The early 1960s saw the crack of the genetic code. This scientific breakthrough brought advancement in biological and cellular studies. The underlying feature of the genetic code explains how DNA converts into protein. Codons are three-letter units found in DNA orders. Within these codons are the 20 amino acids that make up proteins in the human body. Mutations occur in gene codes as a letter or point change.
There are two common types of these mutations. Silent mutations are changes in different parts of the DNA that don’t affect the protein order produced. Non-silent (non-synonymous) mutations cause changes in the protein order.
Previously held scientific beliefs have been that these silent mutations are neutral. However, a new study has demonstrated these silent changes are dangerous. This study is available in the journal Nature.
Presence of significant negative effect of the point mutation in a new study
Various studies have attempted to clarify the role of mutations in gene expression and diseases. The DNA sequence in proteins contains point changes that are silent in several cases. The sequencing of protein is unaffected by the changes. The point mutations are changes that do not affect protein sequence and are thought to be neutral since the 1960s. Researchers conducted experimental studies on the mechanisms of yeast gene engineering. The study result shows a high negative impact of silent gene changes (75.9%).
The results of this current study have a wide-ranging effect. In checking diseased mutations, scientists can recognize the role of both silent and non-silent mutations. The research in this innovative investigation also aimed to identify exceptions to the non-neutrality of silent mutations. Although some scientists believe that silent mutations are not neutral, there has not been much literature on the non-neutral exceptions.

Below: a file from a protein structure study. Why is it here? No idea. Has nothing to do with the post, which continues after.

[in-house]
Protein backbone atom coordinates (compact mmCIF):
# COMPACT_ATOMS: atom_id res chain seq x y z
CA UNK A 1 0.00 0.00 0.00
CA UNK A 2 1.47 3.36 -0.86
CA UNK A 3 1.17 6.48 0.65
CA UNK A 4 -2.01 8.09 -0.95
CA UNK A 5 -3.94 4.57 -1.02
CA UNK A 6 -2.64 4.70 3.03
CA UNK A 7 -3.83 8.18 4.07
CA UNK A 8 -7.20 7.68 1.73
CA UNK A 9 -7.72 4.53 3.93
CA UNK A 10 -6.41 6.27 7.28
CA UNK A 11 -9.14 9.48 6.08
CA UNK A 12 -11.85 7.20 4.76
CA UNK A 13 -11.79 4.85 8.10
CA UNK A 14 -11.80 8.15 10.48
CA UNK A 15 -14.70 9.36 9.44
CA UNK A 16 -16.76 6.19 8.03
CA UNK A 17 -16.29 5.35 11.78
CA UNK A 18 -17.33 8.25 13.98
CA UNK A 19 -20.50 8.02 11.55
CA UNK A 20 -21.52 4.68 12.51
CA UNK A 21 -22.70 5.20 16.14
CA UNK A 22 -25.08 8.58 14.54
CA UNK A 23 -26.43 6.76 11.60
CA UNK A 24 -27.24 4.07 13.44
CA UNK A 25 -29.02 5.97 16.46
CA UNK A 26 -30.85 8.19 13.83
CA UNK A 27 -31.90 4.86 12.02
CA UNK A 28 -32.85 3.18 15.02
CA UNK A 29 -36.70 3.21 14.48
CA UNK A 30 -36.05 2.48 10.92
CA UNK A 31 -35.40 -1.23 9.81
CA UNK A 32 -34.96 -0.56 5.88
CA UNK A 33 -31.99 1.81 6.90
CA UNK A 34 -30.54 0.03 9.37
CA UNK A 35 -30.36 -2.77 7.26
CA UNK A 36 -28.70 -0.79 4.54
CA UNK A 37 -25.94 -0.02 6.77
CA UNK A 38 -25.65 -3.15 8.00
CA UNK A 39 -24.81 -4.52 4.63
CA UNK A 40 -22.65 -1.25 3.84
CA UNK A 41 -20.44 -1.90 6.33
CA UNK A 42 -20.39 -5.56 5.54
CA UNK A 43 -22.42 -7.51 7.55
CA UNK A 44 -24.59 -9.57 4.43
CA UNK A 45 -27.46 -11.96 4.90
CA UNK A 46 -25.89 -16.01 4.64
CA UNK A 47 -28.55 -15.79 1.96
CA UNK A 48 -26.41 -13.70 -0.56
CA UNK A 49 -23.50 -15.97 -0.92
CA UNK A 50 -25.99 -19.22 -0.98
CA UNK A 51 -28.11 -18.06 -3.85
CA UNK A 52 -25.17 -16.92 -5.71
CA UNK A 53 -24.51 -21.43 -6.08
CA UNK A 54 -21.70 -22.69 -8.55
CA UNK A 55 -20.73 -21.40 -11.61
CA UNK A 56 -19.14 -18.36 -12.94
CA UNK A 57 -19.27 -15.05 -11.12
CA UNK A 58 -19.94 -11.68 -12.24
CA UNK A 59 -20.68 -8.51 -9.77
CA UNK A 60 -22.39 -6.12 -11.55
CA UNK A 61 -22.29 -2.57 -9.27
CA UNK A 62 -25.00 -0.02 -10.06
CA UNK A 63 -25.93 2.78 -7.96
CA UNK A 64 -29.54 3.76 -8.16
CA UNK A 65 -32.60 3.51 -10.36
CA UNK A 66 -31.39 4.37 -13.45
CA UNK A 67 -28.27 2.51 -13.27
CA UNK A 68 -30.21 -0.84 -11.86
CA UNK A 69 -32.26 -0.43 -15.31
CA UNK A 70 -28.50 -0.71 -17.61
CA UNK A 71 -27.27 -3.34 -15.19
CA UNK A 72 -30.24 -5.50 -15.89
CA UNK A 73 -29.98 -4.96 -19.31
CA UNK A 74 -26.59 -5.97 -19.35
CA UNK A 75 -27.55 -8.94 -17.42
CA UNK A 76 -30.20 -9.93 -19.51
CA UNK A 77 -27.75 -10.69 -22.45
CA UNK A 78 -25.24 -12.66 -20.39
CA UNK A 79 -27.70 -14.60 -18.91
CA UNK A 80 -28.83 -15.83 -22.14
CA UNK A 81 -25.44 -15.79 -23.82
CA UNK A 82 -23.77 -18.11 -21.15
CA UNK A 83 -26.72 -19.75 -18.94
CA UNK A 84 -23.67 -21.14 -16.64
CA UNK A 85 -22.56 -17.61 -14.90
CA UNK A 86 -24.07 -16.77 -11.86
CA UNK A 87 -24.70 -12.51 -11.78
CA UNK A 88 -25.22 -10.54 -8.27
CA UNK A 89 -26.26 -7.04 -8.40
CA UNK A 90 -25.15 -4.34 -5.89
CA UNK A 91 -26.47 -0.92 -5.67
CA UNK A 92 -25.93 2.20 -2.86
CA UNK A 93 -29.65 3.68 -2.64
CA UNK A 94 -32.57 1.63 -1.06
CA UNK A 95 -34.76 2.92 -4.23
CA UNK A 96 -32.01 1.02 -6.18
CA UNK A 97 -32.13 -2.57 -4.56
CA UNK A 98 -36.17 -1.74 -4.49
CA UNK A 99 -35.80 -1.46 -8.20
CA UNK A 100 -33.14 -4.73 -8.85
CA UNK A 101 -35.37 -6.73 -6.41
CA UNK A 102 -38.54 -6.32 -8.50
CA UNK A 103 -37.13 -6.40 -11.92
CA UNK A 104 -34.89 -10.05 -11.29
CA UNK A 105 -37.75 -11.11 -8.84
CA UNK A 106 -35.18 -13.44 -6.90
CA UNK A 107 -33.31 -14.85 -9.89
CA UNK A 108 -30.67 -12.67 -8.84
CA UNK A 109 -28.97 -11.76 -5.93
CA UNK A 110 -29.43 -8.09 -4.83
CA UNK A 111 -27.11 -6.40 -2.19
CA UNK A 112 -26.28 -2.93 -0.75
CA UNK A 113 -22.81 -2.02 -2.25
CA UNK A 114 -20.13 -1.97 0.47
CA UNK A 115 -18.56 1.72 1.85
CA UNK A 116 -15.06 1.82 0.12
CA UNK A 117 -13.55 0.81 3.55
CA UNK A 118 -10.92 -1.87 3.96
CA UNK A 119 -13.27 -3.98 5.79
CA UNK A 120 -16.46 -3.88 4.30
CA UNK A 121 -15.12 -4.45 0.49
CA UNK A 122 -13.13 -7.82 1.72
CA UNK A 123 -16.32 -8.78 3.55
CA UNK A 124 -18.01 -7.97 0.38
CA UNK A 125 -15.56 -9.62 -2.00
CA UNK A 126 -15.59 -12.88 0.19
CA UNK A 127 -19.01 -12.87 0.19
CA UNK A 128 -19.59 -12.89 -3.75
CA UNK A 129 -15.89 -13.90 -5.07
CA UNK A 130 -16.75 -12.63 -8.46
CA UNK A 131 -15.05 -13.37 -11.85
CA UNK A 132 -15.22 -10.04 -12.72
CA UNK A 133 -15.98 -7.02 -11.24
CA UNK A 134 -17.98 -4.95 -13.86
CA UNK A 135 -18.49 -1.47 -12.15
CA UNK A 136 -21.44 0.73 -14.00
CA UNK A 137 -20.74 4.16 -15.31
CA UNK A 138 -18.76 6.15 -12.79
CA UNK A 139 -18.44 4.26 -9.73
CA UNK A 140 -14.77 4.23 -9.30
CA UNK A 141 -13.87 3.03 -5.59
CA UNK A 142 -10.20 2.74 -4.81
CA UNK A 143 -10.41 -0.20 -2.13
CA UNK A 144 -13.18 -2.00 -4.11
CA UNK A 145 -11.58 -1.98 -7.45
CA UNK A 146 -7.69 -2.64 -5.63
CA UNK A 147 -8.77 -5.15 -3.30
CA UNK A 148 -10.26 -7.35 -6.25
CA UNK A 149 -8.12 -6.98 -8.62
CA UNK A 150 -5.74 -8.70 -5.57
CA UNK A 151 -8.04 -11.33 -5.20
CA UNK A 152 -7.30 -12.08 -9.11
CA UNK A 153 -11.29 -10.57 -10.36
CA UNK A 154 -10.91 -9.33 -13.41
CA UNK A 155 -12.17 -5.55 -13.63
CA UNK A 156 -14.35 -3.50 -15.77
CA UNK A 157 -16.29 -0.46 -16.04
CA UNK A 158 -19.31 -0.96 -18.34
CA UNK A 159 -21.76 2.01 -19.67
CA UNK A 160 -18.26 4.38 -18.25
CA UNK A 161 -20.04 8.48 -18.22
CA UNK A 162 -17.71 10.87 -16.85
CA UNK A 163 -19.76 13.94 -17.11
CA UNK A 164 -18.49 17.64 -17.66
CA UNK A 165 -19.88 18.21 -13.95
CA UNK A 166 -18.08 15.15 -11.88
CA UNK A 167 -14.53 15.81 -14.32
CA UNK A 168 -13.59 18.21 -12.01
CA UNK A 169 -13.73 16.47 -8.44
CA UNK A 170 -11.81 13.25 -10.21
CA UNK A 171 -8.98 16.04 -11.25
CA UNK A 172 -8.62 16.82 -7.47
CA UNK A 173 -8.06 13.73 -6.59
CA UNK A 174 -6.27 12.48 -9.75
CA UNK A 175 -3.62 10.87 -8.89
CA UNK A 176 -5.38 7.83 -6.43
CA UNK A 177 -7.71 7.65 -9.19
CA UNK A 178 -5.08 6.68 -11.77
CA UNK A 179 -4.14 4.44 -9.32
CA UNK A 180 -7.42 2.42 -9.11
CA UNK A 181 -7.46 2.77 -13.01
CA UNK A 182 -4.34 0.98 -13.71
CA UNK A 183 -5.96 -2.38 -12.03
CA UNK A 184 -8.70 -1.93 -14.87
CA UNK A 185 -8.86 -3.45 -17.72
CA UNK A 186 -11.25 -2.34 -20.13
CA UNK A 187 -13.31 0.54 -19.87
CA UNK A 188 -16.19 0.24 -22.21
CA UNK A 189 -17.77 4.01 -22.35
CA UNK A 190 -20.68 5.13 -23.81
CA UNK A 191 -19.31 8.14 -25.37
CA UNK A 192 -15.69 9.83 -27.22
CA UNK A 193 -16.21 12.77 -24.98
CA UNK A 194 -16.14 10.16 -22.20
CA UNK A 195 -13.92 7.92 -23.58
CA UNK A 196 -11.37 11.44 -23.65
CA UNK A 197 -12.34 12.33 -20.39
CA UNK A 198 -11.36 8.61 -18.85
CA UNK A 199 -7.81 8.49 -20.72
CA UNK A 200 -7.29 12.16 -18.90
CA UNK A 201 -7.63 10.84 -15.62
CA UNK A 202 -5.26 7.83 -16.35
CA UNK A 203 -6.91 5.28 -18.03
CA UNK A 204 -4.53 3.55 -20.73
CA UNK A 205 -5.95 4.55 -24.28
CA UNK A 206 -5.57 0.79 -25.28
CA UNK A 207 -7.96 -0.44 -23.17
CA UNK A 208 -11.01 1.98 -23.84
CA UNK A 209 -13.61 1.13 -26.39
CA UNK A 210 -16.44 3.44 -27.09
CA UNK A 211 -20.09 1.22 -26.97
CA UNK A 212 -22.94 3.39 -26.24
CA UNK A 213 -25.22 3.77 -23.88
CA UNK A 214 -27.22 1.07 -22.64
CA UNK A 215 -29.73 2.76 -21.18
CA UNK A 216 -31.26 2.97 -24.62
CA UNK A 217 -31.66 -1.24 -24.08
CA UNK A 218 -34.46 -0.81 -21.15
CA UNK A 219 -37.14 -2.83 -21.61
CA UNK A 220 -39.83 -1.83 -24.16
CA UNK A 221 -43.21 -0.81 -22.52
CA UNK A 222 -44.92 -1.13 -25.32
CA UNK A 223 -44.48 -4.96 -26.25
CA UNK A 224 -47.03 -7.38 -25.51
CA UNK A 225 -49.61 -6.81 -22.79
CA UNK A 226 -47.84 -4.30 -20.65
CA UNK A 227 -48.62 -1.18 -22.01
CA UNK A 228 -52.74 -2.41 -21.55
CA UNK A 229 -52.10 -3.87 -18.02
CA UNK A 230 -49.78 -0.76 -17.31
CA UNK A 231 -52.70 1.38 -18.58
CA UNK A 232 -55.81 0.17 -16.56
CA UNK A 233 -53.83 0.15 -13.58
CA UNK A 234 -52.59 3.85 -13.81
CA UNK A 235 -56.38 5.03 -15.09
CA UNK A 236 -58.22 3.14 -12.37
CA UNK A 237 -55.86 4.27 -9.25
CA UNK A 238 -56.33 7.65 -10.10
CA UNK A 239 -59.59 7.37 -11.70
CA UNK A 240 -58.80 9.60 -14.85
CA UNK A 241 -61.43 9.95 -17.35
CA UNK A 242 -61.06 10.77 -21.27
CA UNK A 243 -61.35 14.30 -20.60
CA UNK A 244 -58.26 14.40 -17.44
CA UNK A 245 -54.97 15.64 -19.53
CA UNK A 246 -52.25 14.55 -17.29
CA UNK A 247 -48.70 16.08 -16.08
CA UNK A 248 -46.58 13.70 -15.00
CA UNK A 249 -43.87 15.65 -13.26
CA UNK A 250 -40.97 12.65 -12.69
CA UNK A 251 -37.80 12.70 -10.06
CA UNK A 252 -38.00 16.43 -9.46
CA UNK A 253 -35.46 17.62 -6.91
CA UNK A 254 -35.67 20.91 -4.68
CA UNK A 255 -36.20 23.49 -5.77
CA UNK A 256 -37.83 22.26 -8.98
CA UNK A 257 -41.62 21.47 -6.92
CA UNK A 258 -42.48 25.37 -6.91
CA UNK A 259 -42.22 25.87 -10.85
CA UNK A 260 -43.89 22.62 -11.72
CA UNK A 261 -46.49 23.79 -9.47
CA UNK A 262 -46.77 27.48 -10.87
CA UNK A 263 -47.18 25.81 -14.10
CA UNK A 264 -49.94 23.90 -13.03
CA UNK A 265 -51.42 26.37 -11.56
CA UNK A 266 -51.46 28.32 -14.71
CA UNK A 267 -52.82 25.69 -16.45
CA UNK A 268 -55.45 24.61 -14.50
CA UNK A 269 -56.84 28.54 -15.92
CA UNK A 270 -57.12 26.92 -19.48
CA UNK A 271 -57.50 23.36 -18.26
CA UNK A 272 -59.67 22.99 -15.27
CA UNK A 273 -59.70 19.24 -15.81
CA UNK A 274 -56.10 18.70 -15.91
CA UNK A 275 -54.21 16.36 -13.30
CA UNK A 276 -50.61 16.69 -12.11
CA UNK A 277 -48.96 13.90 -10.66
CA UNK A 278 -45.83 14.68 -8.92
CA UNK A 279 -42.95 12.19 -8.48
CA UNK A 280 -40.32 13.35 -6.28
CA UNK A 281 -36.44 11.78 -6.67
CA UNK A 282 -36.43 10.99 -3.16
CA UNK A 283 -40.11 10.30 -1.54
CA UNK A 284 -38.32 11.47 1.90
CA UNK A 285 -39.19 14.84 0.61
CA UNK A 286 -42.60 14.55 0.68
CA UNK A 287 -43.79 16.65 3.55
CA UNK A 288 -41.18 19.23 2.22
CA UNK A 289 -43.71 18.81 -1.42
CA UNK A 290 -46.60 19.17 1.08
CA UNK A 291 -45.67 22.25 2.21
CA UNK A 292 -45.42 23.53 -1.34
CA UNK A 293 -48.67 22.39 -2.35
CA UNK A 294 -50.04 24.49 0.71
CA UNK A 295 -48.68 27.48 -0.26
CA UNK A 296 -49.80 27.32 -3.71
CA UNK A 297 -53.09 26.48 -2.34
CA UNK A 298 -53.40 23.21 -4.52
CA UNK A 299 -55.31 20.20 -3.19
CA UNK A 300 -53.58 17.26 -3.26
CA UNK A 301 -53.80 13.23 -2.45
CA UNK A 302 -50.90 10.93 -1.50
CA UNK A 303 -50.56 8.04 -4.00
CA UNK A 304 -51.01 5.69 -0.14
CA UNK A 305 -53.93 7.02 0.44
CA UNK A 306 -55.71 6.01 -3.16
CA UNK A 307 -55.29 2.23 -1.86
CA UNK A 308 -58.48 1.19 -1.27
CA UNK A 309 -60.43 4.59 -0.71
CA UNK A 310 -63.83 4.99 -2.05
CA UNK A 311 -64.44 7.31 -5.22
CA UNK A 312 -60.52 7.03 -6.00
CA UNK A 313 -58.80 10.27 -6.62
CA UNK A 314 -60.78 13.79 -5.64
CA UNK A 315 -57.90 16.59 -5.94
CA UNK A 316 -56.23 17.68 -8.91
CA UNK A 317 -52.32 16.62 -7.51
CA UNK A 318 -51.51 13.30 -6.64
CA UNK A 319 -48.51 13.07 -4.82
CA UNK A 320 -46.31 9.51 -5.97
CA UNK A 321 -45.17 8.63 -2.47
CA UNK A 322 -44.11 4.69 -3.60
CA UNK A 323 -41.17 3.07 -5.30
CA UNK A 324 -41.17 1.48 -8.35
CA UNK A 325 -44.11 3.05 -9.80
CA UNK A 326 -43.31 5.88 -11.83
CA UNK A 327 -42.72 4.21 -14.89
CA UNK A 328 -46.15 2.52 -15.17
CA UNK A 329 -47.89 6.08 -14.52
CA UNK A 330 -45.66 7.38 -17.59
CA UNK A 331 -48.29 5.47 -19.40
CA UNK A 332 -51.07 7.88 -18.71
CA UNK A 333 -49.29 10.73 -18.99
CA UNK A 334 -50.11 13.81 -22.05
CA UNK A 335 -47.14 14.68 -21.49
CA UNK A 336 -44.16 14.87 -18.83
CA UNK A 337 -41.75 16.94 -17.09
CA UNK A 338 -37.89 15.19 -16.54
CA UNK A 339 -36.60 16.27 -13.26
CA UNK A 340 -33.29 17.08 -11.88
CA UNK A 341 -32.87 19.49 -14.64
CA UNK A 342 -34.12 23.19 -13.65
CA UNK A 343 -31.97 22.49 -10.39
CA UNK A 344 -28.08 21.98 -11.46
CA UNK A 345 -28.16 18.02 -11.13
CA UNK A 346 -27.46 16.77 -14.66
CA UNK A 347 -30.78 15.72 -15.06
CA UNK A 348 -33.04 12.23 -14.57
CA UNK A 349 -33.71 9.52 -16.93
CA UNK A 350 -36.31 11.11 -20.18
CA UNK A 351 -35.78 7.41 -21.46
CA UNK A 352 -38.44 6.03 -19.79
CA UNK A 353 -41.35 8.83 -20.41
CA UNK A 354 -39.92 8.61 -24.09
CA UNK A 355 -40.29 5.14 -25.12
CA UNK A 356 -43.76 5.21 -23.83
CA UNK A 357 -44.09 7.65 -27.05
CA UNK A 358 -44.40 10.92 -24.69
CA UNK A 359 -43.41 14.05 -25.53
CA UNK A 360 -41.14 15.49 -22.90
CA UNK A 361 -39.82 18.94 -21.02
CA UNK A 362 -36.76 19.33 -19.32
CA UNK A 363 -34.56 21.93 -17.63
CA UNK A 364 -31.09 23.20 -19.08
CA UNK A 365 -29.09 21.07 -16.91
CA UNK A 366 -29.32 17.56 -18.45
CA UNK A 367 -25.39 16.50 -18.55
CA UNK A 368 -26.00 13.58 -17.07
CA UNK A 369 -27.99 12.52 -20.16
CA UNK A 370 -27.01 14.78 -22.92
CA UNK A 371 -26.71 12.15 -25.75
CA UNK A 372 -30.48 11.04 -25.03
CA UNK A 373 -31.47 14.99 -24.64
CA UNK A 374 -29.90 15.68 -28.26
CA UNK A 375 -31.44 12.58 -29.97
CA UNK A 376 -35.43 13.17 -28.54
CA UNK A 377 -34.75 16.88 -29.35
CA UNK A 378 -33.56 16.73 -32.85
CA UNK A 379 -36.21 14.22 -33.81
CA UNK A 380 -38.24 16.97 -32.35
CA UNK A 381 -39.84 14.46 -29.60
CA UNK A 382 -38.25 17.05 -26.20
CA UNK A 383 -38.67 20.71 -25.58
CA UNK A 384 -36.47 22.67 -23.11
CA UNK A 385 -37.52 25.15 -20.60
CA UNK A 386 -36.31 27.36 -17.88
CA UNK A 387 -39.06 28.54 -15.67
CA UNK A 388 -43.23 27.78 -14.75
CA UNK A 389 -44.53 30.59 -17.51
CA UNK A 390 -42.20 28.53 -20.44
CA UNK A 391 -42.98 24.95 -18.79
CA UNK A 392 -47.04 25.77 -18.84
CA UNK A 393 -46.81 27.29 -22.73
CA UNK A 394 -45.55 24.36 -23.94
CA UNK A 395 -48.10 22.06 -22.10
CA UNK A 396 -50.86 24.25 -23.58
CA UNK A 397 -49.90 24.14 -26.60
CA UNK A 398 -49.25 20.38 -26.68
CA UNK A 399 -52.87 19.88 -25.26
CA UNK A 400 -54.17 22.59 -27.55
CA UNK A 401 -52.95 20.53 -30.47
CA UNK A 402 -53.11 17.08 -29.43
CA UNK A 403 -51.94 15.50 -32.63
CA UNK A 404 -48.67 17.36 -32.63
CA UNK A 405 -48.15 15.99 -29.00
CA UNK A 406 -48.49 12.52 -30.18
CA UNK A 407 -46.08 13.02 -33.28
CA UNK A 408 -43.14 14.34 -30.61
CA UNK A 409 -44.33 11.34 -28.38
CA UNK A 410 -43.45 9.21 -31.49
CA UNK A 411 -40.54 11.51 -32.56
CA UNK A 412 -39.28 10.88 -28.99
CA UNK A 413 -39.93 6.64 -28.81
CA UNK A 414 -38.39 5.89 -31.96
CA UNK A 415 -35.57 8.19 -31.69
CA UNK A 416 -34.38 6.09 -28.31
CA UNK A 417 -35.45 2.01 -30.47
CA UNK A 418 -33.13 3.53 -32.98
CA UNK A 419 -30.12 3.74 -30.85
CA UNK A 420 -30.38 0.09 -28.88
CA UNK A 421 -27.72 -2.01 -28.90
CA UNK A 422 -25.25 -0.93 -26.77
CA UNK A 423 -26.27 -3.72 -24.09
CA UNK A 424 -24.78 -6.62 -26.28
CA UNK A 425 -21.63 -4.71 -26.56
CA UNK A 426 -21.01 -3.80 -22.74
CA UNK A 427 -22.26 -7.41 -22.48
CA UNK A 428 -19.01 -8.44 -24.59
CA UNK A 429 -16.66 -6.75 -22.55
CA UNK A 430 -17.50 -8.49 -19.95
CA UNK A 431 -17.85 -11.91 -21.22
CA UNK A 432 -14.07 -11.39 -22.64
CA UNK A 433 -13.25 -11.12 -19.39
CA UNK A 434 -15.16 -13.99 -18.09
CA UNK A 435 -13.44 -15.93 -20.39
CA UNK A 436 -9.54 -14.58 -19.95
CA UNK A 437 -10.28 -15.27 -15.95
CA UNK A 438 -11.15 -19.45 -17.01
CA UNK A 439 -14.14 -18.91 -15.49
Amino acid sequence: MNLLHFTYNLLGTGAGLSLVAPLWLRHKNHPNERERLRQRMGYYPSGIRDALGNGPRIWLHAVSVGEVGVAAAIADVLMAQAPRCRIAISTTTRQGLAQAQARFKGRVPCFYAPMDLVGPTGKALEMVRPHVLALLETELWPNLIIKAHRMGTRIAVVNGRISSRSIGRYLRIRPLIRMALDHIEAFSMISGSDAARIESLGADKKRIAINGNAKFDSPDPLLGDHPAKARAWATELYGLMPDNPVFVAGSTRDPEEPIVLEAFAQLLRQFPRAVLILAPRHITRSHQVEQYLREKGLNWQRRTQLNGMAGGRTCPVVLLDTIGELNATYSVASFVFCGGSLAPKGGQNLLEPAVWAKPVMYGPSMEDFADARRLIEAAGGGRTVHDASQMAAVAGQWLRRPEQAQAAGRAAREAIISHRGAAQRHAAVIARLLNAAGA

The study subject was yeast. Since yeast has a short growth time and is tiny, the scientists checked the impact of these silent mutations on the organism fairly rapidly, accurately, and easily.
The study scientists used CRISPR/Cas9 genome editing to determine more than 8000 mutant yeast sequences. Each of the sequences contained either a silent, non-silent, or nonsense mutation. Although 1.3% of the silent mutations discovered were highly advantageous, 75.9% were detrimental.
Additionally, the study investigated other mechanisms by which these silent changes affected Darwinian fitness. They discovered that both silent and non-silent mutations affect the gene expression level and the magnitude of these expressional changes shows the fitness effect.
This study is significant in disease study and evolution biology. Because these silent mutations are harmful in yeast, clinicians and researchers can re-examine their previously held belief of its non-deleterious effects. This is significant because these silent mutations are now equally important in the pathogenesis of diseases.
The current study shows severe negative impacts of these silent mutations in yeast. Decades of consensus on the neutrality of silent gene changes may now be proven false. Understanding the mechanism of these changes can be beneficial for gene expression studies.